That said, there are obviously some acts that tend to knock you right out of everybody’s good books forever – pedophilia, violence against your spouse or children, planning someone’s murder, ripping off vulnerable people or charities, racism. Personally, I find hypocrisy very difficult to forgive as well, which is why I now count as unredeemable fallen stars like Elliot Spitzer, Lance Armstrong, Tiger Woods, and a long list of two-faced pseudo-Christians in the U.S. who foment hatred and judgment while behaving loathsomely in private.
With David Suzuki, that’s a harder call to make. The stories of his rough treatment of people are numerous enough that we can conclude he’s got a real capacity to be a rude, arrogant bastard. But hey, the world is full of guys like that, and mostly I don’t waste a thought on them.
So why does Suzuki’s bad behaviour evoke such passion – in me and all the people on that Facebook thread?
One problem is that he just SEEMS so amiable and kind when we see him on TV that we come to believe that it’s true - that we “know” the man. Then we meet him in person, witness him treating us or his fans rudely, and feel an astonished sense of betrayal that he isn’t who we thought he was.
For others – people who haven’t met him yet, I suspect - Suzuki’s personal “brand” is so synonymous with being a responsible, caring and aware citizen of the natural world that any attack on the man is seen as an attack on environmentalism.  
In this particular case, there was also the fact that Suzuki’s college-girl demands and enormous speaking fees were played up heavily by a controversial media network that’s more or less the Fox News of Canada. It’s a muck-raking, biased network that responsible, caring and aware citizens of the natural world love to hate.
At the end of the day, the story has confirmed rather than changed my opinion of Suzuki.  That he might want pretty young women to walk alongside him to hold all those annoying fans at bay is not much of a surprise to me, because I witnessed his arrogance in Tanner’s Books many years ago and know that arrogant men see themselves as outside the rules that govern the rest of us.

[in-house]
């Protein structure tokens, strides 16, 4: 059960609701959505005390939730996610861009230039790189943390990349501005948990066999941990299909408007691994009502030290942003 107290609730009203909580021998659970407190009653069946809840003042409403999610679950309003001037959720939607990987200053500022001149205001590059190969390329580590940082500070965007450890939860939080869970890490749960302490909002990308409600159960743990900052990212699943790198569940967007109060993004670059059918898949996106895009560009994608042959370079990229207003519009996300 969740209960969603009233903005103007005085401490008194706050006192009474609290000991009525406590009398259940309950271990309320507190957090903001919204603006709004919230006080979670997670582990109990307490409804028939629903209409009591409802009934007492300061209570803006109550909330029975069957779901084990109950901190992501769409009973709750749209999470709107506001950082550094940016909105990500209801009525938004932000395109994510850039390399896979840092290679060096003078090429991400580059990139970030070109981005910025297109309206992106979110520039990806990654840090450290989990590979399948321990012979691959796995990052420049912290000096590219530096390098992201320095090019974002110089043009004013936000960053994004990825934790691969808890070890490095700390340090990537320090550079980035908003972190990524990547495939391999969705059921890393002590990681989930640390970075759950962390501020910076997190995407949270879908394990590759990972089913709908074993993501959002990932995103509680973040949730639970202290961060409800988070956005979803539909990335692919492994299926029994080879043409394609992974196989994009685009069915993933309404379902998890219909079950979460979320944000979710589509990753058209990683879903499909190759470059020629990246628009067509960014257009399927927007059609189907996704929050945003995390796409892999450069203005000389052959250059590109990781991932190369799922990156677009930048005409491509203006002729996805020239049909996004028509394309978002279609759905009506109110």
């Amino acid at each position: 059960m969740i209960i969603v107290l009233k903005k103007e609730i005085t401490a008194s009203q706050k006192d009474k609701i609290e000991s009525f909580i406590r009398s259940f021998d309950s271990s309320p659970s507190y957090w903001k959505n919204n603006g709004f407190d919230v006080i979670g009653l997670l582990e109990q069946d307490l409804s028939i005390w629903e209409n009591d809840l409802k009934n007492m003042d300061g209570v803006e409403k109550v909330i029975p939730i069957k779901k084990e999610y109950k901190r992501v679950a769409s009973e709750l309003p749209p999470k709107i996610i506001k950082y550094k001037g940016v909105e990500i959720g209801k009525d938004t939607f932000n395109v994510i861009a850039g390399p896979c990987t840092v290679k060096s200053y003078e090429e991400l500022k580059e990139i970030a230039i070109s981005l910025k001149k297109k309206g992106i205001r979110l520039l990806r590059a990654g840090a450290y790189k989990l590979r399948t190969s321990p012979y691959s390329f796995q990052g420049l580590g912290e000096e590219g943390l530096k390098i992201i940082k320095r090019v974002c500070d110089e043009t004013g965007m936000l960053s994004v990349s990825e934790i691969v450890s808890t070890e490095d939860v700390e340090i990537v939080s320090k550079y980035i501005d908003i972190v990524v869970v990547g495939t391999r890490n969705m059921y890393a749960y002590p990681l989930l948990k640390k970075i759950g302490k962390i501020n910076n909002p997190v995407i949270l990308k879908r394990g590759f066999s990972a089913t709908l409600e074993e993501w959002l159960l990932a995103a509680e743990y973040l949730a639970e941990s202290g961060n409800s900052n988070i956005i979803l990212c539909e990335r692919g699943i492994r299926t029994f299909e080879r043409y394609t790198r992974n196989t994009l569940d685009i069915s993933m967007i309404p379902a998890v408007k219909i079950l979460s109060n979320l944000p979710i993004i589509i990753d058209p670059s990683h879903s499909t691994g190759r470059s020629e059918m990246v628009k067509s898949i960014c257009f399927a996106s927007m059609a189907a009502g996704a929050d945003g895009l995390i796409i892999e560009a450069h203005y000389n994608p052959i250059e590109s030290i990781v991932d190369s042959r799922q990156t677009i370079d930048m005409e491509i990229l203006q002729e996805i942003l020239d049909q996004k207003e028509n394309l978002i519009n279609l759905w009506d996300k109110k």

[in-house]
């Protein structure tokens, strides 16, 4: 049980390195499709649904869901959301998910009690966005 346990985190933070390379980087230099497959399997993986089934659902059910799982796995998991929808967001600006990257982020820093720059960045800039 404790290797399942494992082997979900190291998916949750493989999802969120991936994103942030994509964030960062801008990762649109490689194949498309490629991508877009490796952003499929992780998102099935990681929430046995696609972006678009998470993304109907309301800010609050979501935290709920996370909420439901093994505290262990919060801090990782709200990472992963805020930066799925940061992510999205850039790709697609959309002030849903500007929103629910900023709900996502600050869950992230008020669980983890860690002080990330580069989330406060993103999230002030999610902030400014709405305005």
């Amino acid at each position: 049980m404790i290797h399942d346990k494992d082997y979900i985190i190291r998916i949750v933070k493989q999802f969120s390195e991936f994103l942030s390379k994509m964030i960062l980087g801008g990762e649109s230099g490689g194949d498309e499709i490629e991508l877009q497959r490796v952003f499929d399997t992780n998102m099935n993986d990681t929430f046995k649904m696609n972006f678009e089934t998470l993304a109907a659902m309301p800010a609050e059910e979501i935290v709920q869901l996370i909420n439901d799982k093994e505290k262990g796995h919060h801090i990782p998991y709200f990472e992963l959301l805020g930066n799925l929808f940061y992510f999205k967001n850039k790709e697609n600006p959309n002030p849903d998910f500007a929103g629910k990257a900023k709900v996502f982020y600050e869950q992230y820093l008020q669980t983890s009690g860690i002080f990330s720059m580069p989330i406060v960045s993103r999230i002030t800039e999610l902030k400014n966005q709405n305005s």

I do feel for the people who are having their rose-coloured glasses torn away for the first time, though.  I remember how that felt.
As for the enormous speaking fees and the fact that Suzuki did indeed get that phalanx of girl bodyguards he requested, that reflects most poorly on the Quebec public college that agreed to those demands. What were they thinking? What truly good works at the college might that $40,000 fee have funded?
That college administrators didn’t hesitate in providing Suzuki with attractively dressed female students also gives the lie to decades of big talk about not objectifying women. Our academic institutions have often led that conversation, and it’s very disappointing to see that the commitment to respectful treatment of women lasts only until a coveted speaker makes a sexist demand.
However, I can separate the personal from the professional. I still love the environment and those who have dedicated their lives to the struggle. I’m thankful for the work of the David Suzuki Foundation and Suzuki himself. I will not let my personal feelings for Suzuki detract from my appreciation of his work.